Pastoralists in Kenya, rice farmers in India, and industrial feedlot operators in the U.S. have all contended with the increased frequency of drought and erratic weather. New agricultural ideas and actions are essential amid rising climate stress, a growing human population, widespread degradation of ecosystems, and rampant food insecurity; nearly one billion people regularly don’t get enough to eat.
Agriculture isn’t just affected by the effects of climate change. It’s also a significant source of greenhouse gas emissions (GHGs). According to the U.S. Environmental Protection Agency (EPA), the U.S. agricultural sector was responsible in 2011 for 7.2 percent of U.S. GHGs. This doesn’t include emissions from indirect agricultural activities, like clearing grasslands or forests to create farmland, or the fossil fuels burned when transporting agricultural products.
U.S. agriculture is heavily tilted toward large-scale, resource-intensive production of animals and the corn and soybeans that feed them. Corn, soybeans, and hay are the U.S.’s three largest crops. It might be hard to believe, but less than 2 percent of U.S. farm acres grow vegetables or pulses (beans and legumes) and less than 2 percent are planted with fruit or tree nuts.
The U.S. food system is also vulnerable to global warming. The draft National Climate Assessment, prepared by more than 200 scientists for the U.S. government and recently released for public comment, says this: “Production of all commodities will be vulnerable to direct impacts from changing climate conditions on crop and livestock development and yield.”
And, it adds, “Climate change effects on agriculture will have consequences for food security both in the U.S. and globally. . . .” We’ve already seen this. When food prices rose because of the massive U.S. drought last year, increases weren’t just seen domestically. Prices went up around the world. The most negative consequences — putting some staple foods out of reach — were felt in the poorer countries of the global South.
A re-visioning of U.S. agriculture could have vast global impacts. How the U.S. eats and produces its food has an enormous influence on other societies. In countries such as China, meat used to be a condiment or side dish. However, the Chinese increasingly are adopting U.S.-style (and U.S.-size) diets and methods of production, like factory farms, and searching for new sources of animal feed.
In the U.S. alone, nearly 10 billion land animals are consumed each year. Globally, it’s well over 60 billion, and could double by 2050. Meat and dairy production already use 30 percent of Earth’s land surface, 70 percent of agricultural land, and accounts for eight percent of the water humans use, mostly to irrigate feed crops. The global livestock industry is also, according to the Food and Agriculture Organization (FAO) of the United Nations “probably the largest sectoral source of water pollution,” and one of the key agents of deforestation.
Animal agriculture is also a major contributor to climate change. The FAO estimates that 18 percent of global GHGs can be attributed to the world’s livestock sector. Current and former World Bank environmental specialists concluded that a more accurate accounting is 51 percent.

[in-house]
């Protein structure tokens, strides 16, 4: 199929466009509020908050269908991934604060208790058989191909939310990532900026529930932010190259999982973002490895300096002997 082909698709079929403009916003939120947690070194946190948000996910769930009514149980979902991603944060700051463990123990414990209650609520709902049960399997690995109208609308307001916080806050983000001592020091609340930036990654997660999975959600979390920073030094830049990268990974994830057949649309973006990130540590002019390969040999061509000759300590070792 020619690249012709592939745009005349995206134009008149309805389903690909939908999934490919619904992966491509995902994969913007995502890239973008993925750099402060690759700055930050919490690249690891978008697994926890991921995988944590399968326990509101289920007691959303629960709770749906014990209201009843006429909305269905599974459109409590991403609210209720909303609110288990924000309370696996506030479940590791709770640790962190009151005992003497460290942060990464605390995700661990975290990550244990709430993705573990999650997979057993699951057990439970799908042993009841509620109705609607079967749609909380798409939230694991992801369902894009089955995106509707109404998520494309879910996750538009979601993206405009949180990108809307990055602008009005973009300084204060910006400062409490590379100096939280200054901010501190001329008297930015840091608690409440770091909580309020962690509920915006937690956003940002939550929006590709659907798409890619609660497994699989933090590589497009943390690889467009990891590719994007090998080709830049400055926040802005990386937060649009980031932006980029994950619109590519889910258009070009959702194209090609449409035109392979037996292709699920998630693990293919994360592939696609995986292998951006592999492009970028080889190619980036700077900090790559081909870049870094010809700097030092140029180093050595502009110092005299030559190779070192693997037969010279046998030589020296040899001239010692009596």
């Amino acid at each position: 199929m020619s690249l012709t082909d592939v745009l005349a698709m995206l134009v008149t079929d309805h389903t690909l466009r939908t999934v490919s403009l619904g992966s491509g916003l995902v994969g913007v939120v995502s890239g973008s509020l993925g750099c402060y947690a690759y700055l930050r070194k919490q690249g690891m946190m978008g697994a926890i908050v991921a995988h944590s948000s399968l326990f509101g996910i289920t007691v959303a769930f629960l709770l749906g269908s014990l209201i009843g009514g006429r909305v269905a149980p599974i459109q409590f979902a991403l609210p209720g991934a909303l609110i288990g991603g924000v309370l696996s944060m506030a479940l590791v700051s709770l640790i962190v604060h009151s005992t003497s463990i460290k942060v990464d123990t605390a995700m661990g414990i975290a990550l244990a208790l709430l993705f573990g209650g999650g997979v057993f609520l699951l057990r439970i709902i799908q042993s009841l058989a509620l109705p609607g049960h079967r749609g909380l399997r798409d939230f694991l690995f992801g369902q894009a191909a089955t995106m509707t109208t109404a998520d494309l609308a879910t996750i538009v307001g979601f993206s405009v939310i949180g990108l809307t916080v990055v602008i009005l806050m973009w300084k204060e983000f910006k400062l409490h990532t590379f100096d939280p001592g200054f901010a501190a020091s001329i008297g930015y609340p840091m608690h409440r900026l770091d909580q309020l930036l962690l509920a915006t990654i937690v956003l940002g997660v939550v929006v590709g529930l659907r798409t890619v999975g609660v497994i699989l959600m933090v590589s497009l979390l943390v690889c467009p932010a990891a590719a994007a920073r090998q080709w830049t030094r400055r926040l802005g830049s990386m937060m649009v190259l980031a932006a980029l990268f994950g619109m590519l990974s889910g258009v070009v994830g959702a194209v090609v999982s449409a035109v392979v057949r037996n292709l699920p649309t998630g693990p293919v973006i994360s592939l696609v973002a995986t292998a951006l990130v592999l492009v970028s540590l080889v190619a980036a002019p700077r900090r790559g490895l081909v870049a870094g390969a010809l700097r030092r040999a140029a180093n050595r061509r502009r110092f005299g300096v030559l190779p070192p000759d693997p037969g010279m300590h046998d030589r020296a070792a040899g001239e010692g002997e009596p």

Intensification of animal agriculture means that “the livestock sector enters into more and direct competition for scarce land, water, and other natural resources,” according to the FAO. Increasing demand for grain and oil-meals to sustain the growing livestock population also points to more of the planet’s surface being converted to cropland to grow food for farmed animals, not people. (About 98 percent of soy meal, created by crushing soybeans, is used as feed.)
Notably, these kinds of “indirect” factors were not included in the EPA’s accounting of U.S. agricultural GHGs. Nor were the ways agriculture contributes to global climate change covered in the National Climate Assessment report — a rather puzzling omission.
Other blind spots exist. The U.S. Department of Agriculture (USDA) organized a panel on the 2012 U.S. drought at last year’s “COP18” climate summit in Qatar. When I asked the presenters whether the drought hadn’t provided a strong rationale for reorienting U.S. agriculture to be more sustainable and climate-compatible, it was as if I was speaking Esperanto.
Nonetheless, the facts urge a course correction. The National Climate Assessment is straightforward: “Climate change poses a major challenge to U.S. agriculture, because of the critical dependence of the agricultural system on climate and because of the complex role agriculture plays in rural and national social and economic systems.”
The U.S. has a real opportunity, and a responsibility, to cultivate a global shift away from its meat- and feed-heavy model of industrial agriculture and toward a more sustainable, equitable, and healthier food system. We’re going to need public education, advocacy, technology, science, and individual action. The climate reality is that there’s little time and even fewer resources to waste.
Mia MacDonald is the executive director of Brighter Green, a public policy action tank based in New York working at the intersection of environmental, animal-related, and global development issues. Brighter Green’s Food Policy and Equity Program has completed a multi-year, multi-media project on climate change and the globalization of industrial animal agriculture. Policy papers and documentary videos from the project are available here.
Note: a version of this piece was first published on the Brighter Green Huffington Post’s Green section. With thanks to Whitney Hoot, consultant to Brighter Green, for her assistance.